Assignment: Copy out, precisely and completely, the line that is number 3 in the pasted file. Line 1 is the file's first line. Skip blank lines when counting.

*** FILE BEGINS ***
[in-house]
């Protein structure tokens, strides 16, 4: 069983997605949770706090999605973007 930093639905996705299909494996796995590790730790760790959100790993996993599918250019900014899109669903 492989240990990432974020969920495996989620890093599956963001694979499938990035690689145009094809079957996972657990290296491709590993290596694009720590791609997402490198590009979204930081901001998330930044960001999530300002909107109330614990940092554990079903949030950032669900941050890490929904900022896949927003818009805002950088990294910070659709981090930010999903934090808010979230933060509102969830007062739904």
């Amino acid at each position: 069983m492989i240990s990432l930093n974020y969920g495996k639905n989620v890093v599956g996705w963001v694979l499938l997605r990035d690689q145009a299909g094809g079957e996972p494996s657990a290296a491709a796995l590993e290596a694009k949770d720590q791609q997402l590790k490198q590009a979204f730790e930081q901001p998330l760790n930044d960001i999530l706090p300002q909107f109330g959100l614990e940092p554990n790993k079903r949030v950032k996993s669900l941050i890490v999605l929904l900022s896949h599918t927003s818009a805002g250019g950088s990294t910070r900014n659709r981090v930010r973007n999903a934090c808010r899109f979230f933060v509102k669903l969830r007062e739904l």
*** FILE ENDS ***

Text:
């Amino acid at each position: 069983m492989i240990s990432l930093n974020y969920g495996k639905n989620v890093v599956g996705w963001v694979l499938l997605r990035d690689q145009a299909g094809g079957e996972p494996s657990a290296a491709a796995l590993e290596a694009k949770d720590q791609q997402l590790k490198q590009a979204f730790e930081q901001p998330l760790n930044d960001i999530l706090p300002q909107f109330g959100l614990e940092p554990n790993k079903r949030v950032k996993s669900l941050i890490v999605l929904l900022s896949h599918t927003s818009a805002g250019g950088s990294t910070r900014n659709r981090v930010r973007n999903a934090c808010r899109f979230f933060v509102k669903l969830r007062e739904l």